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Relay modules (or power relay modules) are ubiquitous electronic components. They are an exceedingly significant component of any home automation project. You will require a relay module if you use a low voltage microcontroller such as an Arduino to control motors or lighting circuits.

Relay modules are straightforward components. Essentially, they work as switches. Your average relay module comprises two internal metal contacts. Usually, these contacts do not connect or touch each other. However, relays include an internal switch connecting these contacts to complete an electrical circuit that allows current flow.

Relay modules do not work like manual light switches. To illustrate, when you switch on a light, you must press a button to connect the two metal contacts within it. Inversely, a relay switch uses electric pulses to turn its internal switch on and off.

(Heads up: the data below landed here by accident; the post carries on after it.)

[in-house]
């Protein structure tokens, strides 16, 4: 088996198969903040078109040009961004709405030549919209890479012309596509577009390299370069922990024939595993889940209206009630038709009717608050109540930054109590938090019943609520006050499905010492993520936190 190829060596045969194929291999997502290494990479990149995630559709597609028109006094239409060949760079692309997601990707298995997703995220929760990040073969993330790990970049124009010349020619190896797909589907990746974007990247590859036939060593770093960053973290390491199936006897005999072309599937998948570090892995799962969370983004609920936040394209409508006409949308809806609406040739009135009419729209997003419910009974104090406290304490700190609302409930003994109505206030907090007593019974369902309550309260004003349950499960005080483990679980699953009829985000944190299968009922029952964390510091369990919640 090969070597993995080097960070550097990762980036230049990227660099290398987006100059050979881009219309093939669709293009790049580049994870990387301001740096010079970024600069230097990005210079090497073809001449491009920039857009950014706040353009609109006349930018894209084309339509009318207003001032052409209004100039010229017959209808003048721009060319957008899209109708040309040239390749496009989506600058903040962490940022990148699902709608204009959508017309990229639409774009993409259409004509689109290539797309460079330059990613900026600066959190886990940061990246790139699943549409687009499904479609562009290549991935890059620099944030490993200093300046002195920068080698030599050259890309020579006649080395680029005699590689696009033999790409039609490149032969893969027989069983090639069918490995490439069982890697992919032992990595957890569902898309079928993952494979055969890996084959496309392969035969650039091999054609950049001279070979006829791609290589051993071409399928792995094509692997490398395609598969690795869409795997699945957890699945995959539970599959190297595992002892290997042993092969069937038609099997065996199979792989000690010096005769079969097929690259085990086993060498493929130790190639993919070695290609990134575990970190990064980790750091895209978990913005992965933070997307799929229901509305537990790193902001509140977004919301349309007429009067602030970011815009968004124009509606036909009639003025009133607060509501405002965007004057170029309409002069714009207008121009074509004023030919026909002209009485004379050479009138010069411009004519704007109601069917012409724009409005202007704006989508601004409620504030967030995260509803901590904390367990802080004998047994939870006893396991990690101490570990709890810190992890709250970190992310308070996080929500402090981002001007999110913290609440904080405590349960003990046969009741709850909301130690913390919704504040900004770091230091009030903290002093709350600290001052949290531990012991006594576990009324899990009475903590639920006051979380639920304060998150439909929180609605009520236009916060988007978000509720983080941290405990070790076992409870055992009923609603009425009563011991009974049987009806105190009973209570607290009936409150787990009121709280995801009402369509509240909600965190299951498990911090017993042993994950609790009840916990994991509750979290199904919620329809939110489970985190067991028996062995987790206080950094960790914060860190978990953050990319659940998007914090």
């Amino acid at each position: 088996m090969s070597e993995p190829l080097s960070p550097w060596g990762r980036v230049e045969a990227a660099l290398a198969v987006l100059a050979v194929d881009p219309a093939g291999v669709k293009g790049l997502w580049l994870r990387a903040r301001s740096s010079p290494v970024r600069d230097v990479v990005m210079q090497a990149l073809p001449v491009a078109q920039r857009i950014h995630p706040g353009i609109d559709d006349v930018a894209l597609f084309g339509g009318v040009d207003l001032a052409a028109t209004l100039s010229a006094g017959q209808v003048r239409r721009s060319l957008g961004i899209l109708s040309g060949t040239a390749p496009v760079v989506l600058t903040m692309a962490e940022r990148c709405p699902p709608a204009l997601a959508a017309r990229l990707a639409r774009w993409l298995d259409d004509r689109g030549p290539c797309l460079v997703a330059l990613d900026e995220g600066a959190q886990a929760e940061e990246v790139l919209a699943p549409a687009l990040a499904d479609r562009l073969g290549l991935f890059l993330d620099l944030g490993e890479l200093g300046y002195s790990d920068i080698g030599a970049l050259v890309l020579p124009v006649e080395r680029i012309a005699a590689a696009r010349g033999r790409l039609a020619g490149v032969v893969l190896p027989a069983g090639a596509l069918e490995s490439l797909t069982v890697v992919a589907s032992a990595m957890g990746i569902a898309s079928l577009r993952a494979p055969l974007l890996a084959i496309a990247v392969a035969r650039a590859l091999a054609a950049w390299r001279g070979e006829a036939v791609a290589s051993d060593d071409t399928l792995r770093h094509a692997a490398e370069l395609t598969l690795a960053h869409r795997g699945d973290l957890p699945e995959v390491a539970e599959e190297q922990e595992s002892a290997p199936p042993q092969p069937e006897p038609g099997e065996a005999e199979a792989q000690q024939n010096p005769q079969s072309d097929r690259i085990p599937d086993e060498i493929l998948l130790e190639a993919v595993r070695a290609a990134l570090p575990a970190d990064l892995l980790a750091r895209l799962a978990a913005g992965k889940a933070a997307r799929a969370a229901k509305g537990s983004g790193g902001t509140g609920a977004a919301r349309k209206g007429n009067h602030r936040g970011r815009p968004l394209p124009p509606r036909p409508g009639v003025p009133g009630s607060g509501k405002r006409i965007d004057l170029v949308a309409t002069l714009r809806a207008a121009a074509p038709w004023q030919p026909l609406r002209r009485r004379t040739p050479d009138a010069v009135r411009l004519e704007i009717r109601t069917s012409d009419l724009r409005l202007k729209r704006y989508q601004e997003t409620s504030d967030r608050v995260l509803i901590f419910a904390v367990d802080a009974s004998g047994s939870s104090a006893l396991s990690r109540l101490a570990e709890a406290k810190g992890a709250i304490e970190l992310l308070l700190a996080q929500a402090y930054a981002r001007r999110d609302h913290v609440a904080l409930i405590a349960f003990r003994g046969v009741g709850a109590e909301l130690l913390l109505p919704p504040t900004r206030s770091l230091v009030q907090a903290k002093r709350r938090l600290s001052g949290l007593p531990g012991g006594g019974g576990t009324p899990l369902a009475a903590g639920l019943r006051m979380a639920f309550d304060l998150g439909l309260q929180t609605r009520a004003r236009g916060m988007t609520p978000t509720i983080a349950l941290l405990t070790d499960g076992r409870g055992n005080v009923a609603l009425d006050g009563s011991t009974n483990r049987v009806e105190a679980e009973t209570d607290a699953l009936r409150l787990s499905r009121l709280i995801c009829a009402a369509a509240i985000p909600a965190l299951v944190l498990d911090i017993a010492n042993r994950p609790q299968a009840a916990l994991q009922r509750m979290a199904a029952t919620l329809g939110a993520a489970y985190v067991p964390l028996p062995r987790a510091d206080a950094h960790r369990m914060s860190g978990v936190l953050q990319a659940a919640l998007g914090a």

You power a voltage power current on one side of the circuit that powers an electromagnetic coil which pulls the metal contacts together. Consequently, this allows the current to flow on the other side of the relay. Your Arduino Uno or Raspberry Pi can send a digital signal to the relay, which can then power whatever application you need. As you may expect, there are different relay module types. We will cover that further down this guide.

How Do Relay Modules Work?

Firstly, we need to distinguish between relay and relay modules. A relay module is an array of one or more relays. While it is possible to purchase individual relays separate from the module, we recommend that you purchase them in a module format. This is because it comes with a few advantages.

On the input side of your standard single-channel relay module, you will find that you can access the relay’s input through three jumper pin connectors. You’ll find that the output connectors are wires suitable for a hardware connection. This makes it easier to attach whatever your single digital output load is. Most modules also have an LED at the bottom of the module. It turns on when you activate the relay and off when you deactivate it.

Additionally, there is a diode that goes across the electromagnetic coil that’s inside the relay. Essentially, it is what is known as a flyback diode. When we energize the coil and the relay reaches deactivation, it needs to discharge that count somewhere. This flyback diode prevents input voltage from going back into the output pin. 

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